BOOKS: Training the Best Dog Ever

From ANIMAL PEOPLE,  March 2013:

Training the Best Dog Ever by Dawn Sylvia-Stasiewicz & Larry Kay Workman Publishing (225 Varick St.,  9th floor,  New York,  NY 10014),  2012. 287 pages,  paperback.  $14.95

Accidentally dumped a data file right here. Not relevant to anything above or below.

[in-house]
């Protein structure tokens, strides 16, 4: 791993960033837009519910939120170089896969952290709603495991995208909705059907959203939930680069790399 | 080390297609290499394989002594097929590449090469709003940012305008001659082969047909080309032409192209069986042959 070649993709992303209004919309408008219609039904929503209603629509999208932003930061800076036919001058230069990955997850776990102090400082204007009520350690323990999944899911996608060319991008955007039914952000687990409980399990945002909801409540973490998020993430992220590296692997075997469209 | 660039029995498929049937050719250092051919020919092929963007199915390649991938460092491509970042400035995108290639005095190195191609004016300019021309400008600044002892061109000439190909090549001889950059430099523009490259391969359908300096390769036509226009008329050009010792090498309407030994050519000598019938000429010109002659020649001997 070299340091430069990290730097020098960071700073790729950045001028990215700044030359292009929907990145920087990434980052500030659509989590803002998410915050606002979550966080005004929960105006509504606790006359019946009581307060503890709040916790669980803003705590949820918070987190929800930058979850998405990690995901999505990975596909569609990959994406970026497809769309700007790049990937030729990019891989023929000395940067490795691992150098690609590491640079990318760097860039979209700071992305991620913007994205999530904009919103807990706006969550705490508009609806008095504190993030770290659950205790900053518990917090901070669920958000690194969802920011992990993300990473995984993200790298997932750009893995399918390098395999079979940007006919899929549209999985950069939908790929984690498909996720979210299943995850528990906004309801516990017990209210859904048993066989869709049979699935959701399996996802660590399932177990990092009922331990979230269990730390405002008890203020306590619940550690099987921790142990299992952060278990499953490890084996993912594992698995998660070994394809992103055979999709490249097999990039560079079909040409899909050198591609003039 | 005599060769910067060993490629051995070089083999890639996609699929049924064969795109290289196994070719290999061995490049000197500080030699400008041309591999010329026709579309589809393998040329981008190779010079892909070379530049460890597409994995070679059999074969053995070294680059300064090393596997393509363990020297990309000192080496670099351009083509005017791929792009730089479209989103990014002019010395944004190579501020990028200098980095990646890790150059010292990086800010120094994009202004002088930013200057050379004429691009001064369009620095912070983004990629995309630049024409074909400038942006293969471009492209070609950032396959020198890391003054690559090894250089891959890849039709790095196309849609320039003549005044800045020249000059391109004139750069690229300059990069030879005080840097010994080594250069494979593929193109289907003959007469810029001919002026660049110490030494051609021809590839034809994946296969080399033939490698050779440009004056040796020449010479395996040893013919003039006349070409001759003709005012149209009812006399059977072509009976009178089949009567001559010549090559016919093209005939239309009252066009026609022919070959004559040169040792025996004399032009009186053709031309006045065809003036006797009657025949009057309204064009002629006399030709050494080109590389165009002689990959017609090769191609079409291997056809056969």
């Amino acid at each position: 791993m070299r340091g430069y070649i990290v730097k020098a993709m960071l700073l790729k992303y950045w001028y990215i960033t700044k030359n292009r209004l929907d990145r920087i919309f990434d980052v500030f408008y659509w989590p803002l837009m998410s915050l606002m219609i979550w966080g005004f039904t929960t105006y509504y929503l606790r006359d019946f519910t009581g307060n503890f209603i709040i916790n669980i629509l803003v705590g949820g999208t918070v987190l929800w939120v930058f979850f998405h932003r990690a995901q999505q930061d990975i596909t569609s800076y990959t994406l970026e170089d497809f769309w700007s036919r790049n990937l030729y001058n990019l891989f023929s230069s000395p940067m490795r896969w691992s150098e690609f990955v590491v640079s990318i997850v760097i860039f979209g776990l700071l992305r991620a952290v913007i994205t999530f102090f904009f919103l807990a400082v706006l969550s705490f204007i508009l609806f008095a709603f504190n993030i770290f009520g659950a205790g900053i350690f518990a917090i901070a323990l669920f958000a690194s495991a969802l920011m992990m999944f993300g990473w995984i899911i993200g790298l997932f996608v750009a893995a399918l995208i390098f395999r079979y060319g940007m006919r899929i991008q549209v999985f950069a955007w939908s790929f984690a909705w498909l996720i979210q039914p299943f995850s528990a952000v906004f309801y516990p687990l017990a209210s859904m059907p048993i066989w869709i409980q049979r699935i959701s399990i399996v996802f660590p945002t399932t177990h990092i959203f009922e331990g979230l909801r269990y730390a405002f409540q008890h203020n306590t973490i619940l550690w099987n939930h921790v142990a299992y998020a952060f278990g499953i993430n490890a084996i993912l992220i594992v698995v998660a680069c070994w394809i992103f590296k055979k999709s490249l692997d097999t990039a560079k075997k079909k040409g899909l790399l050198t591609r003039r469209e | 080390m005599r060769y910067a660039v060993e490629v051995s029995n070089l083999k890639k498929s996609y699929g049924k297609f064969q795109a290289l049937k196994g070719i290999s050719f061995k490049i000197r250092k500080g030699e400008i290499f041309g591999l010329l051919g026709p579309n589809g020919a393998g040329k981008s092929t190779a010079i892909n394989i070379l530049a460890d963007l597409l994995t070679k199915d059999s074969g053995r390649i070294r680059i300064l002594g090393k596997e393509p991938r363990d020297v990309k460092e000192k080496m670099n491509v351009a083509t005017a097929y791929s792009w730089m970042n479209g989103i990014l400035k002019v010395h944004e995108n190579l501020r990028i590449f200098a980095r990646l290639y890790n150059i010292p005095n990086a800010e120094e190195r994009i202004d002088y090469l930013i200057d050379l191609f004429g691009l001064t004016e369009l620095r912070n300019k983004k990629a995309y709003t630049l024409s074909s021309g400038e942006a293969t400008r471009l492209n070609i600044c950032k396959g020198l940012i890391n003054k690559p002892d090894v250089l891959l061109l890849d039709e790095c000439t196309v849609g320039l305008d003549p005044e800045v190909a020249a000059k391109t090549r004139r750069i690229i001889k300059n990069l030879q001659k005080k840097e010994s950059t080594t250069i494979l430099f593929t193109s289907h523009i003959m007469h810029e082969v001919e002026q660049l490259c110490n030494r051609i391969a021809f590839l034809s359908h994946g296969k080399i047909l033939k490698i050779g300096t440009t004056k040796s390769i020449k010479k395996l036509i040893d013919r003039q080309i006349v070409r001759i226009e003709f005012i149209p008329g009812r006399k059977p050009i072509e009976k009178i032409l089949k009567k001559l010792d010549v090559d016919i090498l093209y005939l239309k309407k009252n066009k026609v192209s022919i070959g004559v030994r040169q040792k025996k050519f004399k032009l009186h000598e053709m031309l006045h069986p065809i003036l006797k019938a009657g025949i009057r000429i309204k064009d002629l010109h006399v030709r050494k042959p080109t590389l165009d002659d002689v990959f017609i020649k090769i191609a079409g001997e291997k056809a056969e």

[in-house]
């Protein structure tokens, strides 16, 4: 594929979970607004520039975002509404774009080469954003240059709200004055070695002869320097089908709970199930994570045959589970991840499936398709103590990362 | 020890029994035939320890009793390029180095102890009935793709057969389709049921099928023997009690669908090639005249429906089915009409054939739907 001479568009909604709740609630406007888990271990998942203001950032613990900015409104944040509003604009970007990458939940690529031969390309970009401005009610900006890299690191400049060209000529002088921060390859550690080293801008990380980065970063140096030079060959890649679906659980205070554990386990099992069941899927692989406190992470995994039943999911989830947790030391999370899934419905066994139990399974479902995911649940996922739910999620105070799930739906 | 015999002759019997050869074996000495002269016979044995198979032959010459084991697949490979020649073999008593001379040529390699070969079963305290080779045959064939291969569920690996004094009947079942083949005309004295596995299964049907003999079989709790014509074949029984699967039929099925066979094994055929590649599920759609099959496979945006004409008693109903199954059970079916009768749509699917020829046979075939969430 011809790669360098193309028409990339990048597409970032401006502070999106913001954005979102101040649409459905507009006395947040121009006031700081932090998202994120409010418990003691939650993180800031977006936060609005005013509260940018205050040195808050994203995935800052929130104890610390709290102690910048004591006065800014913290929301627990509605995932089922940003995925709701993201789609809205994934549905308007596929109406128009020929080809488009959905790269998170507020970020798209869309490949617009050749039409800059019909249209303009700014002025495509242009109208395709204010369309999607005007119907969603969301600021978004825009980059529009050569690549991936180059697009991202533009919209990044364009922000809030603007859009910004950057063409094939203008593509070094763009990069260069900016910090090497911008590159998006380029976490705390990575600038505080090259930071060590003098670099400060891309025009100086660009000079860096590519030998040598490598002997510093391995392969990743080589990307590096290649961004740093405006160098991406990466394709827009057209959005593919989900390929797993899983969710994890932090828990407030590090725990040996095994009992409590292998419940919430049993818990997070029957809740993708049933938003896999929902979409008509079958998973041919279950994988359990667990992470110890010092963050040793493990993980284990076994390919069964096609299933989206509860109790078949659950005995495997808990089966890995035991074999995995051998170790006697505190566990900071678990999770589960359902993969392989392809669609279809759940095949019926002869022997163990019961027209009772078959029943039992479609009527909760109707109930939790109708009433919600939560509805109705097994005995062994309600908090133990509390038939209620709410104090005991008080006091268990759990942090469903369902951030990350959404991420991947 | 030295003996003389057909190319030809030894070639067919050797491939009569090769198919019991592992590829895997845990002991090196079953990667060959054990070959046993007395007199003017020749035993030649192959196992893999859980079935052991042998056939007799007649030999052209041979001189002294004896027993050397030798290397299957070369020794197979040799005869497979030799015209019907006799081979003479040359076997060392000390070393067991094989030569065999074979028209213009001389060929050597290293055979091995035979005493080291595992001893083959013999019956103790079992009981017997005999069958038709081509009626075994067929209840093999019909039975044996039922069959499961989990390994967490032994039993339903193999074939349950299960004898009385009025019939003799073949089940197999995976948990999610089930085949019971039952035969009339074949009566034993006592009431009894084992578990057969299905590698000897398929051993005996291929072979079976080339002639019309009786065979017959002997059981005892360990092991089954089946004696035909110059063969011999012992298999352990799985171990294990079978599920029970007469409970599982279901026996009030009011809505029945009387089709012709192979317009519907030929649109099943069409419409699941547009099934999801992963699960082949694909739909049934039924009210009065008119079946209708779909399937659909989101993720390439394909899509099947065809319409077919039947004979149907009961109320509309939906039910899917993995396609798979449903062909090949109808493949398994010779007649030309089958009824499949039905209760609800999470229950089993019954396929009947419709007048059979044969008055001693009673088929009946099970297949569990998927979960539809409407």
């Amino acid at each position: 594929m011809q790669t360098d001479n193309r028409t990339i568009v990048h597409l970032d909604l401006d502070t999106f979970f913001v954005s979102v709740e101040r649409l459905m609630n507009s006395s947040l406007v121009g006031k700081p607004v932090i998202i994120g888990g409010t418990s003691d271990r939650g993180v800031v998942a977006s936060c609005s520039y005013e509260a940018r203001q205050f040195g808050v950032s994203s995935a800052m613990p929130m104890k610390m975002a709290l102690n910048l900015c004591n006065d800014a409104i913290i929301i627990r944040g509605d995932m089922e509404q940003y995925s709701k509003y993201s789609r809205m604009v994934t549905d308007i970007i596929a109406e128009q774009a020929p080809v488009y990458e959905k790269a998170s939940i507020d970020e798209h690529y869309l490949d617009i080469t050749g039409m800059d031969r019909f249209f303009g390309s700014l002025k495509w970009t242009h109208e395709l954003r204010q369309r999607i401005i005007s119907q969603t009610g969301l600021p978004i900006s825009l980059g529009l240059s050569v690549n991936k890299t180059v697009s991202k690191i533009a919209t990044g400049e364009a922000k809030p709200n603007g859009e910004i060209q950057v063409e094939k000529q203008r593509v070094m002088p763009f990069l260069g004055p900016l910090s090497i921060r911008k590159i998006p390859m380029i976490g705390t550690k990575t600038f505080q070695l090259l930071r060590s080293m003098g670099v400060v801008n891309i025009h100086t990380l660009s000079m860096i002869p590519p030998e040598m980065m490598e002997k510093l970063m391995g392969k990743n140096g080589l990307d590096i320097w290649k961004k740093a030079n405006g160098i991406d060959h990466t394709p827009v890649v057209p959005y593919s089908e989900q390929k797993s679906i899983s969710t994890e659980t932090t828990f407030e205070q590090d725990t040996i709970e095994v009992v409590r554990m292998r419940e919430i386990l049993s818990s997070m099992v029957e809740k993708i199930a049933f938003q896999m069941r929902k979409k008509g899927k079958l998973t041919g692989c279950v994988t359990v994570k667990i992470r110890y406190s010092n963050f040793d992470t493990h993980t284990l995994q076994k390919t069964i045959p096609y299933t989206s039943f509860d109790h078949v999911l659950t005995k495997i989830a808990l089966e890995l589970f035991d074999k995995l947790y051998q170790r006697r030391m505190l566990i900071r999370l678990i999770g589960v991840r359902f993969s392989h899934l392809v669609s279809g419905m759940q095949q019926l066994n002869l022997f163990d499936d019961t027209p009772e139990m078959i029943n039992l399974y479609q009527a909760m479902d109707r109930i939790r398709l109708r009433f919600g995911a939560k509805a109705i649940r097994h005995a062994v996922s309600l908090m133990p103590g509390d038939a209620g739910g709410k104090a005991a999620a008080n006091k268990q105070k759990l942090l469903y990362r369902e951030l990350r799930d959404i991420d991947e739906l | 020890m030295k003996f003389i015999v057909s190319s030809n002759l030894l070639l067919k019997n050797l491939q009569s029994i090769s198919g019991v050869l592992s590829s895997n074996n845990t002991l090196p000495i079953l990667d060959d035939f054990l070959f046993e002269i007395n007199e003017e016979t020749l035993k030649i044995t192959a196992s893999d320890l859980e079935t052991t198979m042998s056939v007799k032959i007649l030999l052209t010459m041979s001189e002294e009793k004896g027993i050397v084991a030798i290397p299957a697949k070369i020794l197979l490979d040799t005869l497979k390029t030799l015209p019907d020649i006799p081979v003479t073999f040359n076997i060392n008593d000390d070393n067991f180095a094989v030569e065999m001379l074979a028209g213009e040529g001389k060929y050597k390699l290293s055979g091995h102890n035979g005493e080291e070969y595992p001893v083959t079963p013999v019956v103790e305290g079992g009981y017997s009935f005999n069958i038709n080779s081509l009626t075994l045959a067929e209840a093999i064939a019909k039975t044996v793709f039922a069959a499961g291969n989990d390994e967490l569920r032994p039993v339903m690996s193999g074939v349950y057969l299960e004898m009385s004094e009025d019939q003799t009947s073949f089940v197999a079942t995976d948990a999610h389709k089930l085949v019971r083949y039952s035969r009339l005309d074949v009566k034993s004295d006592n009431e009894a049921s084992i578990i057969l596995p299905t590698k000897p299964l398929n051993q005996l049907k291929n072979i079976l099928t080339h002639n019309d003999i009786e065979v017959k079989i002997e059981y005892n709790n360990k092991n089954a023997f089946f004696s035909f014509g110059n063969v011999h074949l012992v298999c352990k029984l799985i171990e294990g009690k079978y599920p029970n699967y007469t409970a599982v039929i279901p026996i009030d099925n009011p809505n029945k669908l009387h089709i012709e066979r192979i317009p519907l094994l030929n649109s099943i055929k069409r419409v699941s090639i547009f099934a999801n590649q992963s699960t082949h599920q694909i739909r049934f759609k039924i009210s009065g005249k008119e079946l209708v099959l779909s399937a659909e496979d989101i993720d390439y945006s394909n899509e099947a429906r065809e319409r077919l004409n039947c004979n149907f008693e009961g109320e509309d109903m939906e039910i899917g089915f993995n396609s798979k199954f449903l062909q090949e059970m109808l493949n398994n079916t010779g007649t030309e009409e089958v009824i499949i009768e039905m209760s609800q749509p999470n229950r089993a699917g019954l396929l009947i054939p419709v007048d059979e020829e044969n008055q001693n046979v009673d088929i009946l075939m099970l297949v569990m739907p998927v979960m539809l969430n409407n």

Training the Best Dog Ever is the paperback release of a manual originally published in 2010 as the Love That Dog Training Program. Co-author Dawn Sylvia-Stasiewicz,  who died in January 2011,  was renowned as trainer of three water spaniels for the late Massachusetts Senator Edward Kennedy,  and of Bo,  the current White House dog. Even before Sylvia-Stasiewicz and Larry Kay delve into training,  they ask the reader a basic question:  why are you getting a dog? Getting a dog,  they emphasize,  is making a commitment for the life of the dog. Like most handbooks about dog acquisition and training,  Training the Best Dog Ever includes a checklist of supplies and paraphernalia that should already be on hand when the new dog arrives. Stasiewicz and Kay suggest adoption as a good way to acquire a dog,  but recommend asking questions about shelter or rescue dog’s background,  and interacting with the dog before committing to taking the dog home.  All family members should be comfortable with the dog.  If there is already another dog in the home,  the old dog and the prospective new dog should meet.  If a shelter or rescue avoids truthfully answering questions,  or allowing old and new dogs to meet,  Stasiewicz and Kay suggest looking elsewhere. Stasiewicz and Kay warn people who want purebred dogs to avoid pet stores.  Nearly all stores that sell dogs get them from puppy mills.  A reputable breeder,  Stasiewicz and Kay say,  will invite a prospective buyer into her home and encourage interaction with the puppies who are for sale.  Some breeders will deny a sale if they are uncomfortable with the buyer. Dogs from good breeders are happy and healthy. Stasiewicz and Kay emphasize that a well-trained,  well-behaved dog is unlikely to be surrendered to an animal shelter.  They demonstrate positive reinforcement training methods.  They favor crate training,  however. Advocated for several decades as an easy way to house-train a puppy,  so long as the pup does not spend an excessive amount of time inside,  crate-training has fallen out of favor with many trainers recently because so often crating is misused as a punitive measure,  or busy people simply forget to let puppies out of their crates when they should. Stasiewicz and Kay provide lesson plans for teaching dogs to  sit,  stay,  and walk on a leash,  but suggest enlisting professional training help to cope with problem behaviors such as excessive barking,  digging,  or leash pulling.                                   ––Debra J. White

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